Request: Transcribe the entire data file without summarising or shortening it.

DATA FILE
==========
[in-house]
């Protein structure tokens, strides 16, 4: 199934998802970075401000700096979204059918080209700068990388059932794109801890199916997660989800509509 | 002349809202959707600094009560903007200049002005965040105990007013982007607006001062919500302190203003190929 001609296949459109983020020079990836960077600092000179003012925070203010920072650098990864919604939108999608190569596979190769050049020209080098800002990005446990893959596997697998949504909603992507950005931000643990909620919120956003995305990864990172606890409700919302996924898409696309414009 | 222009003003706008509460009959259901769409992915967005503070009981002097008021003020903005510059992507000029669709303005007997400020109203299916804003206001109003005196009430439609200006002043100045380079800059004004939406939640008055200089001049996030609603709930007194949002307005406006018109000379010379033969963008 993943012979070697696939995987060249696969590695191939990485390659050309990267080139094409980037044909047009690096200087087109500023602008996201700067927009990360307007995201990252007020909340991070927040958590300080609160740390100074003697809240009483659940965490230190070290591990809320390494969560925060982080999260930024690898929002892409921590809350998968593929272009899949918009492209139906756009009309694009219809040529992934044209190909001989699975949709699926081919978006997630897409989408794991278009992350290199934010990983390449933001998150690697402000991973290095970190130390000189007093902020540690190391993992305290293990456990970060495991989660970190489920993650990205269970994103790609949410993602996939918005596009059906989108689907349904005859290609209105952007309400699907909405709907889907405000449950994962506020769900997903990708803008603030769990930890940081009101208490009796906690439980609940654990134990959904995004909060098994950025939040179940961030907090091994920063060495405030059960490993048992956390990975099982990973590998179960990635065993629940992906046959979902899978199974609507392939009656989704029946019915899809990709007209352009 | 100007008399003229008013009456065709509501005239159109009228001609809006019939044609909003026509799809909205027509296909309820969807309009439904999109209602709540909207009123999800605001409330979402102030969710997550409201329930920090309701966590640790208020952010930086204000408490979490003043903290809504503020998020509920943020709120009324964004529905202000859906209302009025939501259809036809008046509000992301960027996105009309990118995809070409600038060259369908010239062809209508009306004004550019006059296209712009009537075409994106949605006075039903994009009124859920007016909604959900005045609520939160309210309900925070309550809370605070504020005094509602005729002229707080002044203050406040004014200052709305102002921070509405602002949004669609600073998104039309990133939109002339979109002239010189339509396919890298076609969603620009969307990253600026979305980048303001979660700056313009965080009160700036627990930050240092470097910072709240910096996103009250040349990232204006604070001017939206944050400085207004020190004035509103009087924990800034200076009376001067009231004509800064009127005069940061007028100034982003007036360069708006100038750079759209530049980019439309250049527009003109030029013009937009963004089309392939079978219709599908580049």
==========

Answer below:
[in-house]
């Protein structure tokens, strides 16, 4: 199934998802970075401000700096979204059918080209700068990388059932794109801890199916997660989800509509 | 002349809202959707600094009560903007200049002005965040105990007013982007607006001062919500302190203003190929 001609296949459109983020020079990836960077600092000179003012925070203010920072650098990864919604939108999608190569596979190769050049020209080098800002990005446990893959596997697998949504909603992507950005931000643990909620919120956003995305990864990172606890409700919302996924898409696309414009 | 222009003003706008509460009959259901769409992915967005503070009981002097008021003020903005510059992507000029669709303005007997400020109203299916804003206001109003005196009430439609200006002043100045380079800059004004939406939640008055200089001049996030609603709930007194949002307005406006018109000379010379033969963008 993943012979070697696939995987060249696969590695191939990485390659050309990267080139094409980037044909047009690096200087087109500023602008996201700067927009990360307007995201990252007020909340991070927040958590300080609160740390100074003697809240009483659940965490230190070290591990809320390494969560925060982080999260930024690898929002892409921590809350998968593929272009899949918009492209139906756009009309694009219809040529992934044209190909001989699975949709699926081919978006997630897409989408794991278009992350290199934010990983390449933001998150690697402000991973290095970190130390000189007093902020540690190391993992305290293990456990970060495991989660970190489920993650990205269970994103790609949410993602996939918005596009059906989108689907349904005859290609209105952007309400699907909405709907889907405000449950994962506020769900997903990708803008603030769990930890940081009101208490009796906690439980609940654990134990959904995004909060098994950025939040179940961030907090091994920063060495405030059960490993048992956390990975099982990973590998179960990635065993629940992906046959979902899978199974609507392939009656989704029946019915899809990709007209352009 | 100007008399003229008013009456065709509501005239159109009228001609809006019939044609909003026509799809909205027509296909309820969807309009439904999109209602709540909207009123999800605001409330979402102030969710997550409201329930920090309701966590640790208020952010930086204000408490979490003043903290809504503020998020509920943020709120009324964004529905202000859906209302009025939501259809036809008046509000992301960027996105009309990118995809070409600038060259369908010239062809209508009306004004550019006059296209712009009537075409994106949605006075039903994009009124859920007016909604959900005045609520939160309210309900925070309550809370605070504020005094509602005729002229707080002044203050406040004014200052709305102002921070509405602002949004669609600073998104039309990133939109002339979109002239010189339509396919890298076609969603620009969307990253600026979305980048303001979660700056313009965080009160700036627990930050240092470097910072709240910096996103009250040349990232204006604070001017939206944050400085207004020190004035509103009087924990800034200076009376001067009231004509800064009127005069940061007028100034982003007036360069708006100038750079759209530049980019439309250049527009003109030029013009937009963004089309392939079978219709599908580049």